You must be 62+: You and any co-owners must be over the age of 62 to be included in the reverse mortgage agreement. If a family member or co-owner is left off the agreement, they may be forced to sell or leave if the reverse mortgage holder leaves the property.

Your borrowing amount may be capped: The amount you can borrow with a reverse mortgage will depend on your age, the interest rate, and the value of your home. Typically, older borrowers will be able to access more equity. Learn how to access more equity →

Only available for your primary residence: The home must be your primary residence and remain that way for the duration of the loan. If at any time you leave the property for more than 12 months, the loan may be called. Learn how to borrow equity from investment properties →

There may be pre-payment penalties: A reverse mortgage is a long-term contract. If you wish to leave the reverse mortgage early, you will be required to pay the balance, and you may incur a prepayment penalty.

You could lose your home: Failing to pay property taxes and homeowners insurance over the life of the loan could put you in a precarious financial situation, and risk foreclosure. The reverse mortgage could be called by the lender, forcing you to sell the home.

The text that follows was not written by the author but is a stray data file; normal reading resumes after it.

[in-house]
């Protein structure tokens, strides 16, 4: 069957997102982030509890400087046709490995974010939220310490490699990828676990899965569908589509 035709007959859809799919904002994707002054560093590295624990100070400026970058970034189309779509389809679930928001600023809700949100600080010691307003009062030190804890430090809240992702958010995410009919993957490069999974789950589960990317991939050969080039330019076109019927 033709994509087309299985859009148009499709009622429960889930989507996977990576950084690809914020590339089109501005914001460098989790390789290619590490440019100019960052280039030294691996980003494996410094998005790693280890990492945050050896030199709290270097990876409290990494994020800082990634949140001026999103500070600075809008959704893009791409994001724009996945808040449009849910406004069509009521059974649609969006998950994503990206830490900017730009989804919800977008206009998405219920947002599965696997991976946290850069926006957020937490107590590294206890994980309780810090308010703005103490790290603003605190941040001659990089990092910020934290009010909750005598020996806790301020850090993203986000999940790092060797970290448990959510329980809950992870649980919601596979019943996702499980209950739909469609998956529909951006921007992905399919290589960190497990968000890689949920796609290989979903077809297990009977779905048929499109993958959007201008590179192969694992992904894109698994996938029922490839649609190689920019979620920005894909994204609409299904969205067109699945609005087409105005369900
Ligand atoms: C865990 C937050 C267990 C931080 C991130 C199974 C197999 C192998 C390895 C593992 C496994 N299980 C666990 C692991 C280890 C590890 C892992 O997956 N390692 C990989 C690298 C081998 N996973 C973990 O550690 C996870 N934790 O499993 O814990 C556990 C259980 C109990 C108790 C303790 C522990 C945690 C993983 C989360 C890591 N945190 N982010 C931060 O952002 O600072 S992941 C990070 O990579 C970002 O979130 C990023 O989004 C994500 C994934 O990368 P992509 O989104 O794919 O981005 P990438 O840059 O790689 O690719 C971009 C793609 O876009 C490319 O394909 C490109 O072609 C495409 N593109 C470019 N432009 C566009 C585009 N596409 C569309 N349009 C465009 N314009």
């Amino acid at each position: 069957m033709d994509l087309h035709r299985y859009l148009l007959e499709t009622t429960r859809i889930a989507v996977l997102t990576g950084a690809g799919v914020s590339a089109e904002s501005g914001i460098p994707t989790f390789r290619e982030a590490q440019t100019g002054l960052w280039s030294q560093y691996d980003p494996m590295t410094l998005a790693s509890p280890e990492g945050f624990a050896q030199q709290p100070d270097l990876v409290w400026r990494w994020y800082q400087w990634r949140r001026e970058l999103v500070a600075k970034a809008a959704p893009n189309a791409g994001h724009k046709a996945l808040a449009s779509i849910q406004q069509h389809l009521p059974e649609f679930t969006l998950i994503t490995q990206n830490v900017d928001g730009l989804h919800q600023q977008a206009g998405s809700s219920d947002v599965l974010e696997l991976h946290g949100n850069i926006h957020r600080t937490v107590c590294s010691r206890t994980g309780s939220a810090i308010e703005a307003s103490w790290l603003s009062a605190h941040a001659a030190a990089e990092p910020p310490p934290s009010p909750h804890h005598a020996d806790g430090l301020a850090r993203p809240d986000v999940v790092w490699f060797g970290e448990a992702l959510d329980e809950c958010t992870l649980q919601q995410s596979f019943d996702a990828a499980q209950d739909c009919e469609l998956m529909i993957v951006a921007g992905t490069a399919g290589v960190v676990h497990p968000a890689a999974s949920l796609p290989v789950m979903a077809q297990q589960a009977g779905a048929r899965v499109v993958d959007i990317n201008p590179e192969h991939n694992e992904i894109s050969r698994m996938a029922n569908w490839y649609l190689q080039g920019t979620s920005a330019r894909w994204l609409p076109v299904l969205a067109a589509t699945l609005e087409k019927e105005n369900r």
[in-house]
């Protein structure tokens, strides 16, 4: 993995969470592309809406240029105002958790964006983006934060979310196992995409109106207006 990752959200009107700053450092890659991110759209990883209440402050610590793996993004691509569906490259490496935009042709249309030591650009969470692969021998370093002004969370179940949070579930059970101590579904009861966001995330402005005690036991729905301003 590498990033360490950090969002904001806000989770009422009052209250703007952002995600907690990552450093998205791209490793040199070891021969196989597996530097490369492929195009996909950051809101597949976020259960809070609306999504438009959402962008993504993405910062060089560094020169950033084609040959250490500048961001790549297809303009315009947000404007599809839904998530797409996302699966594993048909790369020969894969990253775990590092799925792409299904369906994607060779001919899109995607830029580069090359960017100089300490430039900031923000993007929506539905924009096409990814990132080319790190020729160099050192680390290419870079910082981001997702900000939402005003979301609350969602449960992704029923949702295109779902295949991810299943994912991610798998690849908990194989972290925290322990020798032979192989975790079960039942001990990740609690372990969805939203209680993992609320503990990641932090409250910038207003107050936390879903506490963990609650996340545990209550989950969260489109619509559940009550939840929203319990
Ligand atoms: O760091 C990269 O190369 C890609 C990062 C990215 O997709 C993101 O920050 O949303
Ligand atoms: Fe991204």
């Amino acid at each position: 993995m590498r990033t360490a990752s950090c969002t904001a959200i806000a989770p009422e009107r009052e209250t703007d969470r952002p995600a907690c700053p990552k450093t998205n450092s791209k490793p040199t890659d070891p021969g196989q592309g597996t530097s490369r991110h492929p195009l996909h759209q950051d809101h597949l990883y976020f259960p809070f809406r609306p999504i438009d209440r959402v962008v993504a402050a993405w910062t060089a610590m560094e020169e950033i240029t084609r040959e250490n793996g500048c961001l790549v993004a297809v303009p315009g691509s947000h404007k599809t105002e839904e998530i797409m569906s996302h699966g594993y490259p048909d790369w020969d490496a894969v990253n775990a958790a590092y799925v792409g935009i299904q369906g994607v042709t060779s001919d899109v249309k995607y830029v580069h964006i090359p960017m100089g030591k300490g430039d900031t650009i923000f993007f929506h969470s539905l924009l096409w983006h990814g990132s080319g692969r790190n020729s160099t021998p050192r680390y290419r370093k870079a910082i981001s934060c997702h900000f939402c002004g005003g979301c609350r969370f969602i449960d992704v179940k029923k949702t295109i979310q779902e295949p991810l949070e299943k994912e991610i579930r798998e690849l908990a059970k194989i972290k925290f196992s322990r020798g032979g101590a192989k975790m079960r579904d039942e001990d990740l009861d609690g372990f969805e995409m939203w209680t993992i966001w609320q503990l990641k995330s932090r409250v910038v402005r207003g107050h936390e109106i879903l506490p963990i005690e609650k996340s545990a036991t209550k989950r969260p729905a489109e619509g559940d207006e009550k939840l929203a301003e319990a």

You may be better off downsizing: It’s important to speak with a financial advisor before pursuing a reverse mortgage. Depending on the value of your home, your investments, and your housing market, you may be significantly better off selling your home and using the proceeds to buy or rent another property.

Disclaimer: Information in this article is general in nature and not meant to be taken as financial advice, legal advice or any other sort of professional guidance. While information in this article is intended to be accurate at the time of publishing, the complexity and evolving nature of these subjects can mean that information is incorrect or out of date, or it may not apply to your jurisdiction. Please consult with a qualified professional to discuss your specific situation and confirm any information.